Why shorter people can lift more.
If there are any workout buddies out there that include one short person and one tall person, you may find that the short person will find squatting the same weight a lot easier than the longer limbed counterpart. There is a reason for this! Not necessarily to do with muscular strength. The reason is simply limb length. Looking at the biomechanics of the body, your limbs and muscles attached to them create leavers around the joints. The further away the load is from the pivot point (fulcrum) the more effort is needed to lift the load (or create angular velocity around the joint). If we take a simple example of the bicep curl… as in the image below the pivot is the elbow, the load is acting downward at the distal end of the forearm (in the hand) and the effort is coming from the bicep from the insertion point on the radius bone as shown in the picture below.
Mechanical Advantage (MA)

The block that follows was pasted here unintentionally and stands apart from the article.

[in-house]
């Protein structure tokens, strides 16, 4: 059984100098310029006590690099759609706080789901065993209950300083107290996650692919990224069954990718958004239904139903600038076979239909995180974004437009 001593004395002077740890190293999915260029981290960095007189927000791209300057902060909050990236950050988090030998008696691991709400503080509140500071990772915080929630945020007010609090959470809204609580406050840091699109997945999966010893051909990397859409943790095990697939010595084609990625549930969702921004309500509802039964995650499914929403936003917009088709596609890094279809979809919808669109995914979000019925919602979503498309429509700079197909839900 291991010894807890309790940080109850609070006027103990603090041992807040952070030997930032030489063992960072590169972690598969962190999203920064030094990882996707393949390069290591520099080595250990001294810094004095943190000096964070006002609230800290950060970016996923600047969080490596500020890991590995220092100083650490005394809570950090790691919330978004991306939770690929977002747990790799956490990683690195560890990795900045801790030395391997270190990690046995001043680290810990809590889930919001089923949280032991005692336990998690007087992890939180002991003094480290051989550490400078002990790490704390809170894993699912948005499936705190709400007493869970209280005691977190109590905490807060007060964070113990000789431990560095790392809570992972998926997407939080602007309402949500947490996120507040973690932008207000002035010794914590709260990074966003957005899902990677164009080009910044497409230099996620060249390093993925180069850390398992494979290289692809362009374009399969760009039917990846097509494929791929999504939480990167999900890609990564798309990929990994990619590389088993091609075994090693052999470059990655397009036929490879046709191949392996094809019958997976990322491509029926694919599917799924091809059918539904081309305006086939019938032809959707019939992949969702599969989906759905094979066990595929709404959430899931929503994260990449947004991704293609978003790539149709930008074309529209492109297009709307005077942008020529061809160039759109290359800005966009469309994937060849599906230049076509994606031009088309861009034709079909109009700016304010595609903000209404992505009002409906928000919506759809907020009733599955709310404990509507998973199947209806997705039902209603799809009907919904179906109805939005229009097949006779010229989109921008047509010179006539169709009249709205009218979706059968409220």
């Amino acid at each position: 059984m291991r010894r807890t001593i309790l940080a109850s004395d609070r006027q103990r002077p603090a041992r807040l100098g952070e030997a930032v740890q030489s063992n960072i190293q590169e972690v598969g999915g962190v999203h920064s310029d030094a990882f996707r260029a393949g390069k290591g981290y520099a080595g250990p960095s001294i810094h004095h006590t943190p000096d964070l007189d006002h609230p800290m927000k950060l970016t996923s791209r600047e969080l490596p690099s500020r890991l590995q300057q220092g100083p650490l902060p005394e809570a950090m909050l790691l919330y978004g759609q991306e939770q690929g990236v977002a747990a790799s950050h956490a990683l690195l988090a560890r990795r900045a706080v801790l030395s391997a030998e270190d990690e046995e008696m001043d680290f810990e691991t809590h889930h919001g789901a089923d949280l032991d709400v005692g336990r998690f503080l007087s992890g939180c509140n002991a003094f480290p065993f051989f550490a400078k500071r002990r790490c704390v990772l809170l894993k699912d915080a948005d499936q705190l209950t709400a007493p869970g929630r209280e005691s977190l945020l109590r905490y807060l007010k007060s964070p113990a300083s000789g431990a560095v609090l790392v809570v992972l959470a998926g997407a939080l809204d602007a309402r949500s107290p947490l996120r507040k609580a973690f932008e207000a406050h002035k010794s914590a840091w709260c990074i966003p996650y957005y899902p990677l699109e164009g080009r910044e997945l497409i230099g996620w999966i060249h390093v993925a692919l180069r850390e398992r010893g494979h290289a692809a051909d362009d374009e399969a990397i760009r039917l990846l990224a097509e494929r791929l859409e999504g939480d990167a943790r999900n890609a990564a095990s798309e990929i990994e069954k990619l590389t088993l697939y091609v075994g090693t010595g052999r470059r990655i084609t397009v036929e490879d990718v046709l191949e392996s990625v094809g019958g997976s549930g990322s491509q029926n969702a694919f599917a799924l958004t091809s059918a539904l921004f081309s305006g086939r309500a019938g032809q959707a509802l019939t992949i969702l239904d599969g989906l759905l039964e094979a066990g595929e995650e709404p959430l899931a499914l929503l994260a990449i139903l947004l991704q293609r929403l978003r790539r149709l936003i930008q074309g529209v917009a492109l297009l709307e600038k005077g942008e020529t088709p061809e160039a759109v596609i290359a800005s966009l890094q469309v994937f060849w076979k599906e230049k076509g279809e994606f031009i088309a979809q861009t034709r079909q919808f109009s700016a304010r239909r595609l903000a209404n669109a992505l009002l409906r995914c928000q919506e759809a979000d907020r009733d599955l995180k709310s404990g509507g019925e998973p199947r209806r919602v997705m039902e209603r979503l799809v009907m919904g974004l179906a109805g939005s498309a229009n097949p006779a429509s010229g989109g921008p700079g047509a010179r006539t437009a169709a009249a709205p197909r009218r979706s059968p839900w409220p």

Mechanical advantage = Effort arm / Resistance Arm
(distance from pivot to effort) (distance from pivot to load)
You are said to have mechanical advantage if the result of the above equation is 1 or more, but with this type of leaver (the effort between the pivot and load, (3rd class leavers)) it is always going to by less than 1. In the above pictures the left (shorter person) MA will equal 0.05, but the right picture (taller person) the MA will equal 0.035. This means with the same force applied to both leavers the left example will create more angular velocity around the joint (i.e. lift the load quicker).
As most leavers in the human body are this type of leaver the same principle can be applied to most concentric exercises. This type of leaver is better designed for create velocity around a large range of motion at a joint, i.e. for running and throwing, and not very efficient for force production. 2nd class leaver systems where the load is between the fulcrum and the effort (e.g. lifting a wheelbarrow) are better suited for force production but only around a small range of motion.